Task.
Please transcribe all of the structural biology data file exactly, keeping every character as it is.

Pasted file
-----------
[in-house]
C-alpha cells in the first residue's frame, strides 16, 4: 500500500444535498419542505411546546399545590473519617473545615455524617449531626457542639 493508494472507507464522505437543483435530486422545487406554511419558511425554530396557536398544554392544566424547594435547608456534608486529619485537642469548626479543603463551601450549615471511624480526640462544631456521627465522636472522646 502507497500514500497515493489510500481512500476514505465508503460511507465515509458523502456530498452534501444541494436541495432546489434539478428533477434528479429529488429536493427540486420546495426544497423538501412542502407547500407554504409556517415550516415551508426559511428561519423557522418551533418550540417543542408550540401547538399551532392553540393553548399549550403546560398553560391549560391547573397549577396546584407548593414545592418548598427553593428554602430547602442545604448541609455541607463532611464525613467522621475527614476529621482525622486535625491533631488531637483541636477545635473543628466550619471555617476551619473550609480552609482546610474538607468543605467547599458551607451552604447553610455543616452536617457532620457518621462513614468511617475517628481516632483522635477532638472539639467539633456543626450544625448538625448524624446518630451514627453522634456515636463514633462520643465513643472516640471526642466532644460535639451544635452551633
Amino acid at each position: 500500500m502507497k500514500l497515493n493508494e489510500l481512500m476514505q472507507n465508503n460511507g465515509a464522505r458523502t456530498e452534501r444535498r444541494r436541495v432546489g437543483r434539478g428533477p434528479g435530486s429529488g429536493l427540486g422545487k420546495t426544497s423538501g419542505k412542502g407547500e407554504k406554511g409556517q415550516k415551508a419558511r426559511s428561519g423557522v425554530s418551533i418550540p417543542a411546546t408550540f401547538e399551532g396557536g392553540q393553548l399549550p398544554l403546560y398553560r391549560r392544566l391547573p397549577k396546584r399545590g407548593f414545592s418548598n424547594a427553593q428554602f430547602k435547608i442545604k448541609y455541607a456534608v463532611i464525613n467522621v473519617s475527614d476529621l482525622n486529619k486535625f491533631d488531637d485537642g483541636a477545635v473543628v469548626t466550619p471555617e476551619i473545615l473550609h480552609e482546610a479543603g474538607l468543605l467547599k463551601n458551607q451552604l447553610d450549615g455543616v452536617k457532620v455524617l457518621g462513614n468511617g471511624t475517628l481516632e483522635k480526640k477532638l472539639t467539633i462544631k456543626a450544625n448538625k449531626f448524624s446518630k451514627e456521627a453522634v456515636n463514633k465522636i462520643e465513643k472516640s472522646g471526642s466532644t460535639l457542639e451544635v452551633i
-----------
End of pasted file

[in-house]
C-alpha cells in the first residue's frame, strides 16, 4: 500500500444535498419542505411546546399545590473519617473545615455524617449531626457542639 493508494472507507464522505437543483435530486422545487406554511419558511425554530396557536398544554392544566424547594435547608456534608486529619485537642469548626479543603463551601450549615471511624480526640462544631456521627465522636472522646 502507497500514500497515493489510500481512500476514505465508503460511507465515509458523502456530498452534501444541494436541495432546489434539478428533477434528479429529488429536493427540486420546495426544497423538501412542502407547500407554504409556517415550516415551508426559511428561519423557522418551533418550540417543542408550540401547538399551532392553540393553548399549550403546560398553560391549560391547573397549577396546584407548593414545592418548598427553593428554602430547602442545604448541609455541607463532611464525613467522621475527614476529621482525622486535625491533631488531637483541636477545635473543628466550619471555617476551619473550609480552609482546610474538607468543605467547599458551607451552604447553610455543616452536617457532620457518621462513614468511617475517628481516632483522635477532638472539639467539633456543626450544625448538625448524624446518630451514627453522634456515636463514633462520643465513643472516640471526642466532644460535639451544635452551633
Amino acid at each position: 500500500m502507497k500514500l497515493n493508494e489510500l481512500m476514505q472507507n465508503n460511507g465515509a464522505r458523502t456530498e452534501r444535498r444541494r436541495v432546489g437543483r434539478g428533477p434528479g435530486s429529488g429536493l427540486g422545487k420546495t426544497s423538501g419542505k412542502g407547500e407554504k406554511g409556517q415550516k415551508a419558511r426559511s428561519g423557522v425554530s418551533i418550540p417543542a411546546t408550540f401547538e399551532g396557536g392553540q393553548l399549550p398544554l403546560y398553560r391549560r392544566l391547573p397549577k396546584r399545590g407548593f414545592s418548598n424547594a427553593q428554602f430547602k435547608i442545604k448541609y455541607a456534608v463532611i464525613n467522621v473519617s475527614d476529621l482525622n486529619k486535625f491533631d488531637d485537642g483541636a477545635v473543628v469548626t466550619p471555617e476551619i473545615l473550609h480552609e482546610a479543603g474538607l468543605l467547599k463551601n458551607q451552604l447553610d450549615g455543616v452536617k457532620v455524617l457518621g462513614n468511617g471511624t475517628l481516632e483522635k480526640k477532638l472539639t467539633i462544631k456543626a450544625n448538625k449531626f448524624s446518630k451514627e456521627a453522634v456515636n463514633k465522636i462520643e465513643k472516640s472522646g471526642s466532644t460535639l457542639e451544635v452551633i